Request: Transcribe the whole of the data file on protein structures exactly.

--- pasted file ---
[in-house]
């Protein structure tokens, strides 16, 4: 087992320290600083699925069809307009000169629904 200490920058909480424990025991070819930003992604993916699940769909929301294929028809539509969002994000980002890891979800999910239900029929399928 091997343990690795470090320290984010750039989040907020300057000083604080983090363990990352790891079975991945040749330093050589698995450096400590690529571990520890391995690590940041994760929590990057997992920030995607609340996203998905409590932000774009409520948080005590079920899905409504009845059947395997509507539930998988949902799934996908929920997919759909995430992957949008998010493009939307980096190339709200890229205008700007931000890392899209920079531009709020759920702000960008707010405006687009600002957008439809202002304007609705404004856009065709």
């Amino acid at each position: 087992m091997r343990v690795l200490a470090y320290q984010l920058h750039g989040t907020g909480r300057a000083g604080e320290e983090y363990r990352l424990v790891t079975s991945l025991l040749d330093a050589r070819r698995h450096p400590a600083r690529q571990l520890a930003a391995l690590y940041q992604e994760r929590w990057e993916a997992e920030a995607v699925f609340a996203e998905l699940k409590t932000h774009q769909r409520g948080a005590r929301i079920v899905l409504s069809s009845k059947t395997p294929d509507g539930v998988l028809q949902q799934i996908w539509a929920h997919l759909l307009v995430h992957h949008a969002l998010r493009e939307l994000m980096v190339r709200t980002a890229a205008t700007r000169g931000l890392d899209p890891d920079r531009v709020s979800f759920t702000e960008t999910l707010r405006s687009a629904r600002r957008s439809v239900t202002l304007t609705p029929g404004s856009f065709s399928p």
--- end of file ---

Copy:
[in-house]
């Protein structure tokens, strides 16, 4: 087992320290600083699925069809307009000169629904 200490920058909480424990025991070819930003992604993916699940769909929301294929028809539509969002994000980002890891979800999910239900029929399928 091997343990690795470090320290984010750039989040907020300057000083604080983090363990990352790891079975991945040749330093050589698995450096400590690529571990520890391995690590940041994760929590990057997992920030995607609340996203998905409590932000774009409520948080005590079920899905409504009845059947395997509507539930998988949902799934996908929920997919759909995430992957949008998010493009939307980096190339709200890229205008700007931000890392899209920079531009709020759920702000960008707010405006687009600002957008439809202002304007609705404004856009065709």
């Amino acid at each position: 087992m091997r343990v690795l200490a470090y320290q984010l920058h750039g989040t907020g909480r300057a000083g604080e320290e983090y363990r990352l424990v790891t079975s991945l025991l040749d330093a050589r070819r698995h450096p400590a600083r690529q571990l520890a930003a391995l690590y940041q992604e994760r929590w990057e993916a997992e920030a995607v699925f609340a996203e998905l699940k409590t932000h774009q769909r409520g948080a005590r929301i079920v899905l409504s069809s009845k059947t395997p294929d509507g539930v998988l028809q949902q799934i996908w539509a929920h997919l759909l307009v995430h992957h949008a969002l998010r493009e939307l994000m980096v190339r709200t980002a890229a205008t700007r000169g931000l890392d899209p890891d920079r531009v709020s979800f759920t702000e960008t999910l707010r405006s687009a629904r600002r957008s439809v239900t202002l304007t609705p029929g404004s856009f065709s399928p």